VOR Approach Nightmare

I’m still somewhat inexperienced regarding VOR and/or DME approaches. For whatever reason I decided to attempt this nightmare of a STAR into Cairo today:
Approach into Cairo

I followed the plate flawlessly:
Failed approach into cairo

If it isn’t obvious already I struggled mightily on this approach; thank goodness there was no ATC. This is probably the most trouble an approach has given me. It was so bad that I nearly ran out of fuel and I had to slow down to final approach speeds just to get my stuff together. I have a few questions:

  1. I need clarity: is course a set radial from the tuned VOR station that you track?
    1a. How do I know when to use the course heading or its direct opposite when using VOR?
    1b. Are inverse radials, in effect, the same? (ie. are 090 and 270 virtually the same thing?)
  2. What is the purpose of the blue thin arrows on the hud?
  3. For the stretch between D40 BLT and D28 CVO was I supposed to track the 025 radial from the FYM VOR?
  4. That 13 DME arc was a pain to deal with. Is there a way I can figure out what bank angle I should use to stay 13 DME away from CVO?
  5. What is an MSA circle and how do I read it?

Thanks

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  1. Course is direct to the VOR radial is the 180° reciprocal.

1.a virtually the same yes other then where you are going. On older gauge systems they will also inverse the deviation if you are traveling the opposite direction.

  1. They show the direction of the second nav you have tuned.

  2. Yes you would track that radial

  3. You don’t follow it in a continuous arc. You fly in 3° then fly out 3° maintaining 3 NM +- your intended arc.

  4. MSA is your minimum safe altitude. The numbers in the pie are the minimum altitude for the area depicted around the airport.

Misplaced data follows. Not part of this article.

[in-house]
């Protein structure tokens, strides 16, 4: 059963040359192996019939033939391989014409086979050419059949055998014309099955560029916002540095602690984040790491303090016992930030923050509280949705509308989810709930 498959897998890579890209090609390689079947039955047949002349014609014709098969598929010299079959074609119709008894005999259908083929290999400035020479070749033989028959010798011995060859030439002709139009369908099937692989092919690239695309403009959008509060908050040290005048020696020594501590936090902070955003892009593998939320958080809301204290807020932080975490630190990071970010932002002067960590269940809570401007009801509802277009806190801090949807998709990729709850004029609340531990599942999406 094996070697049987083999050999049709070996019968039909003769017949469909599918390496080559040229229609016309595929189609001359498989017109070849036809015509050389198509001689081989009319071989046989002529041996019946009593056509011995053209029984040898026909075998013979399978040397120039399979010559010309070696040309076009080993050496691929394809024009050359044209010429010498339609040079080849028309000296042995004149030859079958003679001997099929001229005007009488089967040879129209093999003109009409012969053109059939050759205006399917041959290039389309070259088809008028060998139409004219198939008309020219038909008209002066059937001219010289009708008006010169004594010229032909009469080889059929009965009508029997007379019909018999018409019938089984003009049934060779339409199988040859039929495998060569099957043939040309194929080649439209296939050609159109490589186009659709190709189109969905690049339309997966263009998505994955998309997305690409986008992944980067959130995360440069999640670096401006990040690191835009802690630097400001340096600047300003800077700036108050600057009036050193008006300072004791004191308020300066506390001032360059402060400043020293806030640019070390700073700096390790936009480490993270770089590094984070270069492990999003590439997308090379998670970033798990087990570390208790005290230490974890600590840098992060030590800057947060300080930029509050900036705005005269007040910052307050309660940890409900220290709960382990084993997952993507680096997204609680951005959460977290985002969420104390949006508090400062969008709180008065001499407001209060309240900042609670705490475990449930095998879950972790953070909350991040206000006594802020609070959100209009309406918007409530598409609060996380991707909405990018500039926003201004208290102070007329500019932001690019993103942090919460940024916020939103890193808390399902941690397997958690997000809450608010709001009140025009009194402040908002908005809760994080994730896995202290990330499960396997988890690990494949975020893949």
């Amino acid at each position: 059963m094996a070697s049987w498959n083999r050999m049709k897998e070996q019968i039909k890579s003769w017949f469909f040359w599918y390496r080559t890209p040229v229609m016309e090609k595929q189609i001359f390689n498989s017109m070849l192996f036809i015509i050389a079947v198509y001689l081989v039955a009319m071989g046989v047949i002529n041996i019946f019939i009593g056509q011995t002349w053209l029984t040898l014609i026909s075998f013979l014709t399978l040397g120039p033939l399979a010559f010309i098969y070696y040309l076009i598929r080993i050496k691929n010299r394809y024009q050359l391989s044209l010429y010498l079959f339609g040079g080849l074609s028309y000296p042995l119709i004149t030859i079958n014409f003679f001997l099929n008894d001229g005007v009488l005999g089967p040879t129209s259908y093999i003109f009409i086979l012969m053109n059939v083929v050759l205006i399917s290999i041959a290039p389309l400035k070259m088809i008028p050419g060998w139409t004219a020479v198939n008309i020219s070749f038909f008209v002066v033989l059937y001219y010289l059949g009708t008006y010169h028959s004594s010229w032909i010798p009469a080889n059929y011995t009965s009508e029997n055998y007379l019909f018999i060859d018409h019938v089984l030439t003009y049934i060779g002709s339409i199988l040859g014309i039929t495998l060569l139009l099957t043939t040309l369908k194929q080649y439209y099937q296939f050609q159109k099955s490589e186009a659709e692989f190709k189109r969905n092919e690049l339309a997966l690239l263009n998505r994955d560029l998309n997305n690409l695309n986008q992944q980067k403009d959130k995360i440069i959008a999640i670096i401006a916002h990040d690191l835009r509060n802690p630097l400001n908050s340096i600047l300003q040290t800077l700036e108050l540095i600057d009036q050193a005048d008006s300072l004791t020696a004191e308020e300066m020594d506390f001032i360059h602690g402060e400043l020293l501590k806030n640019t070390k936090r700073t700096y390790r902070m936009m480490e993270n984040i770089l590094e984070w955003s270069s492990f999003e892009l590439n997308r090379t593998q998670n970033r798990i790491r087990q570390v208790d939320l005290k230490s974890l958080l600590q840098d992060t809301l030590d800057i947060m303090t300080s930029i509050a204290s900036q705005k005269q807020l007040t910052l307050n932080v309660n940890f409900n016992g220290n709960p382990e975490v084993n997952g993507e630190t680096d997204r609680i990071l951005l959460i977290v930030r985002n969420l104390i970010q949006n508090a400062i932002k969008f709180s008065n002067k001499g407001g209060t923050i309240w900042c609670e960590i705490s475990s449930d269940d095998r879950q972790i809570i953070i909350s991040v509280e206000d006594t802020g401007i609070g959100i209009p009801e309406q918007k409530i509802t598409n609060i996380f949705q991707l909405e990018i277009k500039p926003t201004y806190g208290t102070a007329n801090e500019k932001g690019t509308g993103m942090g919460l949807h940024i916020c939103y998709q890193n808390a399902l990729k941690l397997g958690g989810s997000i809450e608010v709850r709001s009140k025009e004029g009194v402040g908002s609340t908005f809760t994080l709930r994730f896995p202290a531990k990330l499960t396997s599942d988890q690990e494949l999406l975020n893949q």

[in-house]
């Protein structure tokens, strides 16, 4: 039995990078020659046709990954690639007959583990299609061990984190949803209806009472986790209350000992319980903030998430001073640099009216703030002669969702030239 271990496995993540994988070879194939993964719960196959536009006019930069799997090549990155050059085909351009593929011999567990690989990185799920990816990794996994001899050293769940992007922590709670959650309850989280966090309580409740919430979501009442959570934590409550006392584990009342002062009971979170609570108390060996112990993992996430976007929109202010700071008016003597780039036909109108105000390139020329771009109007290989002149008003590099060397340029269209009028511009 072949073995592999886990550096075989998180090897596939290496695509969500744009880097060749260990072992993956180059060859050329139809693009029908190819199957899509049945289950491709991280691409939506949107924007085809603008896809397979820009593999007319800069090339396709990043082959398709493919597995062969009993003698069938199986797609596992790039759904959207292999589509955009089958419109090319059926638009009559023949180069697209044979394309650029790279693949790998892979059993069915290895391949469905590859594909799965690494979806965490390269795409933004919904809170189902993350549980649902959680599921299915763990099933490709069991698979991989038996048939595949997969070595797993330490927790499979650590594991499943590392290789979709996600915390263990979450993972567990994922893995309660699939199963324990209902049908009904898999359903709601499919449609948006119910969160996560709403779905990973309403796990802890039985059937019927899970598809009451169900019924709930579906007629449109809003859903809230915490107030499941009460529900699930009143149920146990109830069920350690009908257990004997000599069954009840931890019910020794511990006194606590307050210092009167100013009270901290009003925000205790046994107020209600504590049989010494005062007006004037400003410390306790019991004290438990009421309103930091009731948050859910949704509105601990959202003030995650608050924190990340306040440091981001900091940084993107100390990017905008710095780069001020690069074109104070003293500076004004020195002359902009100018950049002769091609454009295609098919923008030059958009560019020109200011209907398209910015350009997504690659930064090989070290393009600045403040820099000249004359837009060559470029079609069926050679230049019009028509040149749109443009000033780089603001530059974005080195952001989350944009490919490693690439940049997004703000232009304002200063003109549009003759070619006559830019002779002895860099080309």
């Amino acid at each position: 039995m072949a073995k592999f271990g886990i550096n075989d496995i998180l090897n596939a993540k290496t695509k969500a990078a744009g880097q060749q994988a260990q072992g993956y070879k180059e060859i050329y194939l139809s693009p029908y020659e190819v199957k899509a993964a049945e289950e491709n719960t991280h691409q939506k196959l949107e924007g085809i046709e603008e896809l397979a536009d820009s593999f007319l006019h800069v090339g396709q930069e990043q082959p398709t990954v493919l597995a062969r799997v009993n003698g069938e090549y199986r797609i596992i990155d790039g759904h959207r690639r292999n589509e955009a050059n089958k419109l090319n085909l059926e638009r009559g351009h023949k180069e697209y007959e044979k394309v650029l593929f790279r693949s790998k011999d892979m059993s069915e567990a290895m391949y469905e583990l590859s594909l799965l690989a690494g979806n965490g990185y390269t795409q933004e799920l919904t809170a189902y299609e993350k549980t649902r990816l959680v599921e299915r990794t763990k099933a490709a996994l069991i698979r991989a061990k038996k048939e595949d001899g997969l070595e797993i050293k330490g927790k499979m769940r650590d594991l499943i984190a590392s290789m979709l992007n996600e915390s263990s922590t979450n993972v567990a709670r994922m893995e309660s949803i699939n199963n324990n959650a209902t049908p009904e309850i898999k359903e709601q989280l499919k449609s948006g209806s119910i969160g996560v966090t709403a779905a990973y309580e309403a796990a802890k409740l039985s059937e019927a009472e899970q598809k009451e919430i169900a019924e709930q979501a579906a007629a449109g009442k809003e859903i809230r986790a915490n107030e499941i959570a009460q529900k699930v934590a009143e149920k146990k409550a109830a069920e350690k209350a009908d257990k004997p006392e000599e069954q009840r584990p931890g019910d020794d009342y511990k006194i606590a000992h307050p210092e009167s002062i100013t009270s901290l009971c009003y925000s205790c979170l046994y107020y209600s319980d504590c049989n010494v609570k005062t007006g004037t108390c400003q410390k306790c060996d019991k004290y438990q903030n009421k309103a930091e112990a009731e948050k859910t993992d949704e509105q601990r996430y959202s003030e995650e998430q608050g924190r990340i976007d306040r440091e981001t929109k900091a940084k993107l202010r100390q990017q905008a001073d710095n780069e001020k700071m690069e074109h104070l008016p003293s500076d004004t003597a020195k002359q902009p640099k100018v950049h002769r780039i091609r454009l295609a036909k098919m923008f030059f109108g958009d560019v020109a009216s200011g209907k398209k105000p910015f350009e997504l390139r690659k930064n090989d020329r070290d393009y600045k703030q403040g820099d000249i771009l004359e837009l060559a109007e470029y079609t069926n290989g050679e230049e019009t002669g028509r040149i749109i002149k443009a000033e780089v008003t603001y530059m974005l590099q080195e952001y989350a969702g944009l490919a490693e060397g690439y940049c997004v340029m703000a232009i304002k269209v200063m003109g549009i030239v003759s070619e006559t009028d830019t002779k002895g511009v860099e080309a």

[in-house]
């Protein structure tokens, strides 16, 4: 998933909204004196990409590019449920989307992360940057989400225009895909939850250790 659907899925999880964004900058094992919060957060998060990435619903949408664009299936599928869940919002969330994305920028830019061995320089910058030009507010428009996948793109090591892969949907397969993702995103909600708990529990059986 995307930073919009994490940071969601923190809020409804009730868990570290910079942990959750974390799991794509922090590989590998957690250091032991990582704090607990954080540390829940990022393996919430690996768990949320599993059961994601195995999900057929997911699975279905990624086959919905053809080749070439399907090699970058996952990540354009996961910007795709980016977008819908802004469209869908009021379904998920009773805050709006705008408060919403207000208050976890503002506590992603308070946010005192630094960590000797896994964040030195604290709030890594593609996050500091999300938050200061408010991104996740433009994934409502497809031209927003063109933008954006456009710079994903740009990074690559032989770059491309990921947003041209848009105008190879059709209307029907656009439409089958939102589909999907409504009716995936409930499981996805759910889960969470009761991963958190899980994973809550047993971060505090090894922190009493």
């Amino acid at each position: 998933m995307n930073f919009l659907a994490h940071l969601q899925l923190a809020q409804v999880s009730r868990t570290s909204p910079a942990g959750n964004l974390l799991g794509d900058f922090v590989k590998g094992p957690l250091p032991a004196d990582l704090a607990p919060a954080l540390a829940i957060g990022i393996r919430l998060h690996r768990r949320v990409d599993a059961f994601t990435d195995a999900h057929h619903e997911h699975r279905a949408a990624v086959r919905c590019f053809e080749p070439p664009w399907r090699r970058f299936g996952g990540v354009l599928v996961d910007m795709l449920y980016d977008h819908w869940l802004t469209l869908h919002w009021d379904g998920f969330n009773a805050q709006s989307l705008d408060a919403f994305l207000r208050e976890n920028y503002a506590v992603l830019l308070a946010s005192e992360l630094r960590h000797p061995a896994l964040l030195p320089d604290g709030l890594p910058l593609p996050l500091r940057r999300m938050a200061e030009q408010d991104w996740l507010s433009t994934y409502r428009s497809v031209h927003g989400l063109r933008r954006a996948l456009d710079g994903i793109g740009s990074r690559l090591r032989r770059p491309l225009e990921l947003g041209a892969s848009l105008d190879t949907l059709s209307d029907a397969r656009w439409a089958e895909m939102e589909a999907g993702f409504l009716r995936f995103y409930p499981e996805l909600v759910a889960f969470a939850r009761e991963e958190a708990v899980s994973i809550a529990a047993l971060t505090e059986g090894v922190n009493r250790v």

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You can just set the VORs into your flight plan along with the waypoints and just worry about that one turn for final and altitudes

MENKU, ISMLH, BLT, and CVO are the only waypoints I could find definitively. If the rest are considered “waypoints” I couldn’t find them.

They might just not be in IF, so just skip them and go to the next one, or replace it with a close second if it’s a important turn.

In most cases you’re right, but for this case there isn’t a very close waypoint to D40 BLT and nothing remotely close to D28 CVO

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Adding to what Brandon said, (he knows what he’s talking about) you should maybe just watch a few YouTube videos in vor navigation to give you more of an understanding. There’s also plenty of good videos on how to read approach plates as well.

Yeah, watch captain joes series

The one’s you couldn’t find are DME points. They show nm to the VOR and won’t be in IF.

VOR approach plates can get quite tricky in the Infinite Flight environment, generally in real life aircraft will track these as ‘standard’ waypoints if you like using typical LNAV/VNAV guidance. In other words in a modern airliner these STARS will be flown the exact same way as any typical STAR as advanced FMS systems can draw the route straight out for you and therefore automatically flying an ARC or intercepting these radials flawlessly.

On the other hand in Infinite Flight these waypoints don’t exist, as they’re not standard GPS/RNAV fixes, essentially they’re unique for this approach plate. As you were saying you are going to see missing waypoints, that’s to be expected with a non RNAV/GPS approach plate (these waypoints exist as pseudo fixes off of certain radials like the CVO VOR for example).

Sometimes you may come across the same waypoints, often in the format: [Identifier-inbound course-distance expressed as an alphabetical letter]. Take D031L for example; on a SID from LGAV, it appears as ‘D 12.0 SAT’ on the SID plate. The way this would be decoded is by reading ‘D’ as the identifier and 031 as the radial from the identifier. Since ‘L’ is the 12th letter in the English alphabet this would be decoded as 12 track miles (that’s where the L comes from at the end). Therefore read as 031 radial outbound from the identifier, in this case SAT VOR and 12 track miles away as ‘L’ is the 12th letter in the English alphabet.

DeerCrusher did an excellent tutorial for DME arcs here, so I would advise you check that out too.
Basically what you want to do is set your DME arc identifier in NAV 2, and make sure you blue RMI needle is pointing towards the station. To track an arc you will want to keep the blue needle at 90 degrees from you and the station, then using your DME (distance) reading line up to the required distance from the station and track adjustments of about 5 or so degrees every time the blue RMI needle falls 5 degrees or so. Remember to keep at a constant distance out as stated on that Cairo chart by 13NM.

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